Arabische Lexikographie Ein Historischer Überblick
The first part of the article (Sect. 1–6), an earlier version of which appeared in 1964, constitutes a survey of medieval Arabic lexicography, which resulted in the conlusion that the works of these lexicographers could not be used, according to modern standards, as primary sources for lexical studies of Arabic, as has frequently been done up to now. It is characteristic of medieval Arabic lexicography that it was limited to the study of Classical Arabic, the literary language of Islamic society until the end of the tenth century. The beginnings of Arabic lexicography date back to the time of ‘Alī or to the early Umayyads and were motivated by the concern for the classical language and its preservation from decline and deterioration. It was primarily the Koran, tradition literature, early poetry and proverbs which served as a basis for lexical studies. As a result of these scholarly efforts a number of lexical works were produced, some of which aiming at a complete vocabulary of the language, others being limited to certain linguistic and literary fields. Besides dictionaries in the proper sense there are also onomastic dictionaries. The arrangement of roots varies in different works. Although some of these dictionaries are extremely voluminous, they do not adequately represent the actual state of the language, as evidenced by the Lisān al-’Arab, for, on the one hand, they are often incomplete, on the other hand they contain material of dubious origin. Information as to usage and currency is lacking. The arrangement of the material within the roots is irregular and unsystematic, and the morphological structure of words is not always clearly established. There are shortcomings with regard to the definition of word meaning; moreover, no distinction is made between common and occasional meaning. Sometimes a meaning is stated as being known, sometimes it is defined by synonyms. Information regarding gender is often too general and wide, whereas with regard to meaning it is too narrow, based on isolated occurrences or simply false. In conclusion, reference is made to the Wörterbuch der klassischen arabischen Sprache (WKAS), which constitutes a new approach to Arabic lexicography.The second part of the paper (Sect.7–10) reports on the progress and development of the WKAS up to 1983 (date of publication of the first half of the second volume). The source material has been considerably enlarged, and there are also improvements from the technical point of view. Another change, however, is the widening of the linguistic scope. In addition to the classical language in the strict sense, translations from Greek (and Syriac) and relevant works succeeding them are taken into acount. Although this material only refers to certain domains of Greek thought, mainly pertaining to scientific subjects, it is rather heterogenous and often requires considerable expert knowledge. Theoretical concepts are more frequent here than in common literary language. The translations vary, moreover, as to quality and usage; the latter also applies to relevant subsequent literature. In philosophy, for instance, only a small quantity of loan-words and foreign words is to be observed. Word composition being almost completely lacking as a means of translation, Greek terms were rendered by way of morphological derivations and syntactical structures, or by semantic extensions and semantic loans. At the present stage of research it is not yet possible to achieve a complete inventory of technical terms; consequently, examples quoted as reference are not always equally pertinent. For the same reason a number of terms and definitions could be added in the field of philosophy as well. Another problem is the choice of adequate European meanings for rendering Arabic concepts. In the WKAS philosophical terms are partially included in the entries devoted to common language. In such cases, but also when they are treated apart, sequences of meaning are sometimes produced which are neither homogeneous in themselves, nor do they always fit in with the examples quoted. Thus the user must take notice of the distinction made within individual entries, and, if required, rely on his own judgment in finding further definitions. All things considered, the WKAS is certainly not to be regarded as a substitute for a dictionary of philosophical terms, but it offers rich and valuable material in this respect.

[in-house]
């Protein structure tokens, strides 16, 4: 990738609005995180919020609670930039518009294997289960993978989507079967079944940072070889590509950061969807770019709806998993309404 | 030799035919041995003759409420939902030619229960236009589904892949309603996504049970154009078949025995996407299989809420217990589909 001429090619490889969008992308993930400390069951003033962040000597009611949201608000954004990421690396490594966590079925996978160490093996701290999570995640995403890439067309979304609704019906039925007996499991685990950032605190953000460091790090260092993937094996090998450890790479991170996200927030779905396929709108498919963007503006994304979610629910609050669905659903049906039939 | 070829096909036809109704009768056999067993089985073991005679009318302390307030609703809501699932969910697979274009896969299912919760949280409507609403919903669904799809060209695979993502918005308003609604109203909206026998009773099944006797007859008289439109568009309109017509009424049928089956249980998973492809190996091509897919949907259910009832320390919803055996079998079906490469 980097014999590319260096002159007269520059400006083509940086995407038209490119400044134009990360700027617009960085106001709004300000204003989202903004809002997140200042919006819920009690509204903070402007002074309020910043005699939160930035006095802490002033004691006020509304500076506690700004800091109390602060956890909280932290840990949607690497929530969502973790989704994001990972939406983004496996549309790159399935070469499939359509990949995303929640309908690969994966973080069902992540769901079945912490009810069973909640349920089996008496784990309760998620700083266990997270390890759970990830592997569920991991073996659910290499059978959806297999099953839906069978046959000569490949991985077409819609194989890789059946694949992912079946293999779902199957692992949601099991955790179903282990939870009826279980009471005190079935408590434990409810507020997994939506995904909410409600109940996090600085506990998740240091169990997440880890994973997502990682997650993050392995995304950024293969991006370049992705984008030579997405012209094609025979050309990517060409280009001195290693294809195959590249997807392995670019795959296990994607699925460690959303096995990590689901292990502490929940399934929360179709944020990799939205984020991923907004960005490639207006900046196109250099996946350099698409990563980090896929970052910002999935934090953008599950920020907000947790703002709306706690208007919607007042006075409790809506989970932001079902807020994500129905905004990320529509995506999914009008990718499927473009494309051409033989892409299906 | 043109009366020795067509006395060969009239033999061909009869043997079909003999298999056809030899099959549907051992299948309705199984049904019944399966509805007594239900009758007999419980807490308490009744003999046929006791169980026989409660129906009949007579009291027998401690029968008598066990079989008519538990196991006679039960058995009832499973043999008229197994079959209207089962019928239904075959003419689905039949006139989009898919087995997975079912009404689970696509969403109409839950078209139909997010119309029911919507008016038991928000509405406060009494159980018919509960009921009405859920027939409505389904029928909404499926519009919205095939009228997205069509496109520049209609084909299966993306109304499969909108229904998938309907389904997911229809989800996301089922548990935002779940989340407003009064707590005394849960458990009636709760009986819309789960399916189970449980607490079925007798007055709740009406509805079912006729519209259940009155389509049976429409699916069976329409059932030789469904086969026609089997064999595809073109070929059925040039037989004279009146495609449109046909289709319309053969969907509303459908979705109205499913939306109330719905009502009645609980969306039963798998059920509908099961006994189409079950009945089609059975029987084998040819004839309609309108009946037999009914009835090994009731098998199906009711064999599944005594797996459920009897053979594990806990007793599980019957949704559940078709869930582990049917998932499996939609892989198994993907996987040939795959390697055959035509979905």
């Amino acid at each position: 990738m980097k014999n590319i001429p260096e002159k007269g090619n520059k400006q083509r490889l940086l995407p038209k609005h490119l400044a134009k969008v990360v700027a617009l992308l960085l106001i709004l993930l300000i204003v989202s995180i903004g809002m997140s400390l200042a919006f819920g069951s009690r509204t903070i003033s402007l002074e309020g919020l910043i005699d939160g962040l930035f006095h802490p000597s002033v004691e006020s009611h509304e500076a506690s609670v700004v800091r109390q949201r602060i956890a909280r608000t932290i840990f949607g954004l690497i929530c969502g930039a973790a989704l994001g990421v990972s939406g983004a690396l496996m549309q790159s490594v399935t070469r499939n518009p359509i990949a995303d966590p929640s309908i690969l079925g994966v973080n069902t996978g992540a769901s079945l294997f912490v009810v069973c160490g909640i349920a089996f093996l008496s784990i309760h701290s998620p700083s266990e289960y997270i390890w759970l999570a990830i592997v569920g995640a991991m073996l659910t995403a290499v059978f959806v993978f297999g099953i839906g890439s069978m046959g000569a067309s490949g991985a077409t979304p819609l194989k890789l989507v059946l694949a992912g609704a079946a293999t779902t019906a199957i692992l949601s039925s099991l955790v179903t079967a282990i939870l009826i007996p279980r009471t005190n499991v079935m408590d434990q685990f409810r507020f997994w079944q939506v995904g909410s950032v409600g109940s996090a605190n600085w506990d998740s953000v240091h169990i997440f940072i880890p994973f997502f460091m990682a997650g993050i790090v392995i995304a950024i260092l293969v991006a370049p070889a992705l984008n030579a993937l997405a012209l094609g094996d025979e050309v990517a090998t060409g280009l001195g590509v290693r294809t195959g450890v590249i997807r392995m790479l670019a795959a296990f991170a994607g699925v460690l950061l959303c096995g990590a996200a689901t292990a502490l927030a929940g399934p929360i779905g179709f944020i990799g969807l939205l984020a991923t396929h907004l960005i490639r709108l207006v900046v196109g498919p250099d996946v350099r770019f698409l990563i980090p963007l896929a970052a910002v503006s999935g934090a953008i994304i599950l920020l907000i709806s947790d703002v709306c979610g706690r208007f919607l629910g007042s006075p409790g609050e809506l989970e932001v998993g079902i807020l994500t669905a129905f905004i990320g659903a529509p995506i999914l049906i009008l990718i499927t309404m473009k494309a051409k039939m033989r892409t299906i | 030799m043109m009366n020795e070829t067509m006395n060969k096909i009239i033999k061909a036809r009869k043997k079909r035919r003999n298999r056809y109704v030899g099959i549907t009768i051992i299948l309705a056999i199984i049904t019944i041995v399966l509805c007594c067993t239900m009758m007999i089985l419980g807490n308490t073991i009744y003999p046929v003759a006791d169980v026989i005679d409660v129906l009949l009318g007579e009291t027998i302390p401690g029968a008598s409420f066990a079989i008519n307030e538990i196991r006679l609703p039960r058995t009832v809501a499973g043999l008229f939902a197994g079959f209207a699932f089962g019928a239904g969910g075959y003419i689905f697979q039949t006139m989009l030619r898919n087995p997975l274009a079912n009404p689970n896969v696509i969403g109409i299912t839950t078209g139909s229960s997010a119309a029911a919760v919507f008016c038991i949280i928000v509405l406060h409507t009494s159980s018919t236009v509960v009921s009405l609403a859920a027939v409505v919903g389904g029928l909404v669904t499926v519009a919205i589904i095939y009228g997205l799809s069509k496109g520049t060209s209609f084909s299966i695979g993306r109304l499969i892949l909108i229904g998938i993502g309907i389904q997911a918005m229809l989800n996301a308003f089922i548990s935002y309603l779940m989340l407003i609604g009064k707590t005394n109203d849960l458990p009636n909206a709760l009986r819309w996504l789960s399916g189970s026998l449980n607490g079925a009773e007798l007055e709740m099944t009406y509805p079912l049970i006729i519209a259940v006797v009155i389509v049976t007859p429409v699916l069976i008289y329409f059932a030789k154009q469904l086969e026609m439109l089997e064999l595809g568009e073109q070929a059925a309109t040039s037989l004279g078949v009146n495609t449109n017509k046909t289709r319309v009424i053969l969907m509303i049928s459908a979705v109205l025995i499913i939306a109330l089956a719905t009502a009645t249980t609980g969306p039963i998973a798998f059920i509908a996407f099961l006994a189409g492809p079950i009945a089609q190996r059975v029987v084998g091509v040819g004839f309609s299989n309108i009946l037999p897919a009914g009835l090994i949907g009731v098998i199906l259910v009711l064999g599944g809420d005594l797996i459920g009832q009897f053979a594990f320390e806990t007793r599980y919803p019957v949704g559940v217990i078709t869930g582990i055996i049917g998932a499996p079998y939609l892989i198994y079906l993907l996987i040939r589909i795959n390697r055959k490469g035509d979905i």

Article language: German